Americans are increasingly borrowing from their 401(k) plans and increasingly defaulting on those loans, according to just published research.
A report on 401(k) loan defaults says money being drawn out of retirement plans prior to retirement, what industry folks refer to as “leakage,” is a lot larger than a number of industry and government reports have indicated.
In fact, leakage of funds in 401(k) plans due to involuntary loan defaults may be as high as $37 billion per year nationwide, depending on the source of the data on loans outstanding and the assumed 401(k) loan default rate, according to the report from Navigant Economics, 401(k) Loan Defaults: How Big Is the Leakage and What Can Policymakers Do to Preserve Americans’ Nest Eggs?
Another recent report shows that the percentage of plan participants in the U.S. with a 401(k) loan increased from 15% in 2006 to 18.5% in 2011, according to the Investment Company Institute, the lobbying group for the mutual fund industry.
This trend is problematic for many reasons according to the authors of the report, Robert Litan, a senior fellow in the Economic Studies program at the Brookings Institution and Hal Singer, a managing director with Navigant Economics.
For instance, if a participant loses his/her job, becomes disabled or dies with a 401(k) loan outstanding, then the loan generally goes into default and his/her retirement account is debited the loan amount plus applicable taxes and penalties, Litan and Singer write in the report.
"Of course, participants are not deliberately defaulting; they only do so when they have no other option," Litan says in a release. "According to a study conducted by the Financial Literacy Center, almost 10% of all 401(k) participants with loans from 2005-08 defaulted on their loans for reasons relating to job separation."
When a participant loses his/her job with a 401(k) loan outstanding, the loan is due in full in 60 days and failure to meet that accelerated time table results in substantial losses from the retirement account. From a policy perspective, some have recommended that limiting the number or size of loans or permitting the loan to be ported to a new plan provides a solution, the report states.
While such prescriptions may reduce the likelihood of default, Litan and Singer conclude that none of these options provide liquidity and deal with the welfare of the borrower who actually defaults. “Changing the law to allow automatic enrollment into loan protection provides an option that could stem the leakage currently impacting retirement savings by providing guaranteed coverage at an affordable rate. This would be analogous to the standard protocol that requires mortgagors who make smaller down payments to enroll in private mortgage insurance,” the authors say.
Advisors, meanwhile, report that very few of their clients are taking out 401(k) loans are even fewer are defaulting on their 401(k) loans.
For instance, Gregory Carroll, a managing partner at Sterling Wealth Management Group in Carlsbad, CA, with $100 million in assets under management, says he doesn’t advise too many 401(k) participants on this option. But for the participants that do ask him for advice, “we usually tell them that this should be the last option for them, this money is for retirement first.”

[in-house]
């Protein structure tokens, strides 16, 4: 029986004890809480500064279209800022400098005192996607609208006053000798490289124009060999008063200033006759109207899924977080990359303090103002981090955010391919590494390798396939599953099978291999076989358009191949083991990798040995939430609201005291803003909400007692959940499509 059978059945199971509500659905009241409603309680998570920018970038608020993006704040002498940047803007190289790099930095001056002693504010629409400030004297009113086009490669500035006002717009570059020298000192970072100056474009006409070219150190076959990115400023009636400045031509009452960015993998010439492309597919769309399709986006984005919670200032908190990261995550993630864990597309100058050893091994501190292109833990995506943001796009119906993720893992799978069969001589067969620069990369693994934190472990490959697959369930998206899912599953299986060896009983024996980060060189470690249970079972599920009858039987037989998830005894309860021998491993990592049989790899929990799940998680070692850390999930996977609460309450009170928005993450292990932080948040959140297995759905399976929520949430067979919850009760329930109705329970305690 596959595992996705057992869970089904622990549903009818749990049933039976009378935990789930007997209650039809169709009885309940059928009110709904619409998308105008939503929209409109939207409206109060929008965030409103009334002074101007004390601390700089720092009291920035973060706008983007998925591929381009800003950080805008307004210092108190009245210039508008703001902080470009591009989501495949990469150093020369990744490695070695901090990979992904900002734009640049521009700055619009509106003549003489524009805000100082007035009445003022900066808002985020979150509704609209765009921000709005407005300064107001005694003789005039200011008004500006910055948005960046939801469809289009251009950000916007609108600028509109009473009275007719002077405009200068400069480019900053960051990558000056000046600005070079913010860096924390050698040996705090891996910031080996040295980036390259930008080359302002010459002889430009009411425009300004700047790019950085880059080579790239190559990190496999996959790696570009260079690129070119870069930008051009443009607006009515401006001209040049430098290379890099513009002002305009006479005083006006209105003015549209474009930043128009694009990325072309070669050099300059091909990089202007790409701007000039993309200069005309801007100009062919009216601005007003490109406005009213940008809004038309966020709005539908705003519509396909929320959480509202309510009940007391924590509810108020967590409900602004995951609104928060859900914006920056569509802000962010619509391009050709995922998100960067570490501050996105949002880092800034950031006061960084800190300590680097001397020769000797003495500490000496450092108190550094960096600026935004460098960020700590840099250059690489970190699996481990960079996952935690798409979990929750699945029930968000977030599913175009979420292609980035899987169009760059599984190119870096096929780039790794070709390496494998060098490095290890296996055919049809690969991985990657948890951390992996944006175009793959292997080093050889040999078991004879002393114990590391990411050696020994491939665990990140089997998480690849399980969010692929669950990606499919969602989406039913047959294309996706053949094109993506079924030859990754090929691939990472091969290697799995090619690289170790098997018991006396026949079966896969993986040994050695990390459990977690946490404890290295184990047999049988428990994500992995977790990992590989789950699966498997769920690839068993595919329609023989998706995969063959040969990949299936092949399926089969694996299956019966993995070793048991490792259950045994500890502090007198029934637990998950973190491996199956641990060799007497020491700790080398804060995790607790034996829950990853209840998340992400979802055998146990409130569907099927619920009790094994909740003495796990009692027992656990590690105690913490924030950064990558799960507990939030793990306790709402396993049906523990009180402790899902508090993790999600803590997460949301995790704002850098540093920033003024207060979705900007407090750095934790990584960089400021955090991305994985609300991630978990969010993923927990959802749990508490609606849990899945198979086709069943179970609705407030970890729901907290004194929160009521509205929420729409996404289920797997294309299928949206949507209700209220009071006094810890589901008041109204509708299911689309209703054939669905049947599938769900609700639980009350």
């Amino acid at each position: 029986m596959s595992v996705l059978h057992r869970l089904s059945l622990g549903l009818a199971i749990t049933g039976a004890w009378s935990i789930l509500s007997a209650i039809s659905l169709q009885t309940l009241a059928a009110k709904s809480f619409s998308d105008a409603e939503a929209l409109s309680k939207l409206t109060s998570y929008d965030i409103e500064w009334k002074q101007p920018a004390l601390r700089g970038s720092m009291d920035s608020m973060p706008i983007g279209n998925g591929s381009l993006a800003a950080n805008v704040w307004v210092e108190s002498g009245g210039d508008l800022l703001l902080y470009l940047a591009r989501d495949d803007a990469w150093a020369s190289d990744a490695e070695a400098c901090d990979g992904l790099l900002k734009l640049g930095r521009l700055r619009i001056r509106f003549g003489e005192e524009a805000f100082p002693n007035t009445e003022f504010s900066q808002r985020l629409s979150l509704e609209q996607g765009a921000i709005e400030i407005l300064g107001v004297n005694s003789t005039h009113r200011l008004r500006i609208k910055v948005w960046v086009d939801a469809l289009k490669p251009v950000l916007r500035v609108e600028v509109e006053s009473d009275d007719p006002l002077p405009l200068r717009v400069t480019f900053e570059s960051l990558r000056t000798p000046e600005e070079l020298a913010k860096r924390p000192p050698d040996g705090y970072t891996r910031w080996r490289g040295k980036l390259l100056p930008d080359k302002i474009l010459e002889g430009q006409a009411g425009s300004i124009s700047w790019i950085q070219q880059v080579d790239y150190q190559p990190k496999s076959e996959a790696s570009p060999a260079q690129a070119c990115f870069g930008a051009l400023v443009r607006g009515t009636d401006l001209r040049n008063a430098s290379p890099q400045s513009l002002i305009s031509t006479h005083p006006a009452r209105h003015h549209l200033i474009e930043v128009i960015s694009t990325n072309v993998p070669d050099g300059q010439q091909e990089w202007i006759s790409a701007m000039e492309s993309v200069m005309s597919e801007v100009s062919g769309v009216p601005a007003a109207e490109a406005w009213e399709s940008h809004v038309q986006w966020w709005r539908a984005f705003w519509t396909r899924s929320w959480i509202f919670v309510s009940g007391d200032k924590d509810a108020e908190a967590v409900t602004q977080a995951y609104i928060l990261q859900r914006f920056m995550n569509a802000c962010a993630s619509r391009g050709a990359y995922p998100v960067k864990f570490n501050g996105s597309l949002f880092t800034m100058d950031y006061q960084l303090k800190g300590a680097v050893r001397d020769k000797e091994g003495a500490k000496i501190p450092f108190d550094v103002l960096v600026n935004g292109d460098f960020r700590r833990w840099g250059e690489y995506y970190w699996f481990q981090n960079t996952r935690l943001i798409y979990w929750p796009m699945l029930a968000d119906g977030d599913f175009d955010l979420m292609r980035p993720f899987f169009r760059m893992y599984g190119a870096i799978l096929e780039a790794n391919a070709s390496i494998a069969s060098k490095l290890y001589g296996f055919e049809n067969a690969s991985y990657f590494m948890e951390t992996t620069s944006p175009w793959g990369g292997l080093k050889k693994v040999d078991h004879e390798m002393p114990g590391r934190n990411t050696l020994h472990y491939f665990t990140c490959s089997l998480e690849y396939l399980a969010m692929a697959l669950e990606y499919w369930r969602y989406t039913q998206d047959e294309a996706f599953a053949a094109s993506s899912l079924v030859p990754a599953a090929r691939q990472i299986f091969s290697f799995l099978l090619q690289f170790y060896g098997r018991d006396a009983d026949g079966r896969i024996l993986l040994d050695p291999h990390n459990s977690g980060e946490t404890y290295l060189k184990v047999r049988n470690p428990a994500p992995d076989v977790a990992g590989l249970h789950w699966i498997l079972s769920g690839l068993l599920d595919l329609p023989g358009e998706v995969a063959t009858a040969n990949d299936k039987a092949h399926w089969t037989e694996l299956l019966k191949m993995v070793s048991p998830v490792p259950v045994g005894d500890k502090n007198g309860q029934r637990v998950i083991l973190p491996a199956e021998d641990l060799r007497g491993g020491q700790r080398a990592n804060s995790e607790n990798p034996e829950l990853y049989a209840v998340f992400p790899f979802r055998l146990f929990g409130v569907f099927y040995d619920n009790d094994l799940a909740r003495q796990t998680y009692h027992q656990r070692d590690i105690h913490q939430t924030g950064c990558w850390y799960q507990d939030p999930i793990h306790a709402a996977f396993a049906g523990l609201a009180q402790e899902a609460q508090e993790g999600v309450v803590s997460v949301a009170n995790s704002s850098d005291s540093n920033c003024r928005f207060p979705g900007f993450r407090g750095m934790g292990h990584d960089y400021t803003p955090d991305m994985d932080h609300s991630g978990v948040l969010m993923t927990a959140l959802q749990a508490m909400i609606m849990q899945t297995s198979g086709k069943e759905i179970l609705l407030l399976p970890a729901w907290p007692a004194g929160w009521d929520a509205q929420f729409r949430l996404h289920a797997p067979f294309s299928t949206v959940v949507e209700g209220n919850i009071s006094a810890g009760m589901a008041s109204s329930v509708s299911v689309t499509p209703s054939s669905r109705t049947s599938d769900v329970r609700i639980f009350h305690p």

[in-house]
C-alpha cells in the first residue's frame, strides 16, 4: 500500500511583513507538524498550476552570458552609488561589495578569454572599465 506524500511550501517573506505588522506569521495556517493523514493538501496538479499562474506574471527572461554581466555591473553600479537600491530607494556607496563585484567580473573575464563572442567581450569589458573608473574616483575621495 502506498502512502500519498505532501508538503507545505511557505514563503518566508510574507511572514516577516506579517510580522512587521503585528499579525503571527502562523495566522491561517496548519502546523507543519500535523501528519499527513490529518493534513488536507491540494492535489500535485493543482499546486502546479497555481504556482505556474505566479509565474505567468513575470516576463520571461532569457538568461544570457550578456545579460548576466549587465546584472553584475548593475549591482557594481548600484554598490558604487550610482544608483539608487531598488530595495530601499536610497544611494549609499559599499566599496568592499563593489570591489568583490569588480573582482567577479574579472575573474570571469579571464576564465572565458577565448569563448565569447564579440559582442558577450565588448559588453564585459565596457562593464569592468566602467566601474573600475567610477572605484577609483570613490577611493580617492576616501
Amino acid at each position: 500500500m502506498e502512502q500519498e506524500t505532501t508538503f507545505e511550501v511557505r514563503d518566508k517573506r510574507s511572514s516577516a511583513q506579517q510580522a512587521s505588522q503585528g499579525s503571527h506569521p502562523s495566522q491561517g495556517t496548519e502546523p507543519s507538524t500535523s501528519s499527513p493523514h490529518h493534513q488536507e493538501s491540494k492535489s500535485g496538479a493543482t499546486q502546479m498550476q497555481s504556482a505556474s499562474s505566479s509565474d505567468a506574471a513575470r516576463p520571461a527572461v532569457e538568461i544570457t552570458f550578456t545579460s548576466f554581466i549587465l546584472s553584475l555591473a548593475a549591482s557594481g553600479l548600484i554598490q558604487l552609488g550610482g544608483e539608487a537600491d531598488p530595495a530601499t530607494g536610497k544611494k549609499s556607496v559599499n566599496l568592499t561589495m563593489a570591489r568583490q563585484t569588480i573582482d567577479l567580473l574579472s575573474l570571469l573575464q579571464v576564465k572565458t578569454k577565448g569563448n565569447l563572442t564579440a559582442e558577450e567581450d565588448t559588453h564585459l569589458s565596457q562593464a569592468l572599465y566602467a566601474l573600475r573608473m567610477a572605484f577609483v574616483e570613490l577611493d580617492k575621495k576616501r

Says: Carroll: “The only time they should consider taking a loan from their 401k, is when the cost of all other options is ridiculously high or unavailable.”
Michael Baras, CFP, a member of the Financial Planning Association of Long Island dissuades his clients from tapping into 401(k) money by “educating them that this is not the ‘client’s’ money but their future (older client's) money.”
Says Baras: “It is not a piggybank and there are serious penalties involved when funds are not paid back in a timely basis.”
Like Carroll, Baras says the money in a 401(k) is a last resort. “These funds aren't to be used for lifestyle expenses like an extra vacation, a boat or a new vehicle,” he says.
To highlight the point, he asks his clients how they intend to repay the money within the time frame and then he shows them how much the actual cost of an early withdrawal will be with taxes, penalties and the setback it will make to their retirement plans when not replaced. “It is best to help them realize why they engage an independent advisor who looks out for their real needs and try to readdress the issue why they need the funds and what alternative actions or sources that can be used to accomplish their goals without derailing their existing plan,” says Baras.Meanwhile, Gil Armour, CFP of SagePoint Financial, Inc. says 401(k) loans can be tempting but he usually tells clients to use caution before taking one. “It does entail a dedicated payback of the loan via payroll deductions,” he says. Plus, as we noted above, if the participant leaves the company, the remaining balance of the loan is due as a “balloon payment”, typically within 60 days. The unpaid amount is subject to ordinary taxes plus penalties.
“The other drawback of the 401(k) loan is that the money isn’t earning anything until it gets replaced,” says Armour. “If loan privileges are abused over the years by taking many of them, it can dramatically reduce the ultimate size of the retirement nest egg.”
And still others And, in the rare cases where they are taking out 401(k) loans and/or defaulting on those loans, advisors had this to say: “The moral is - - think twice before you take a 401(k) loan, and only do it if you can commit to paying it back," Armour says.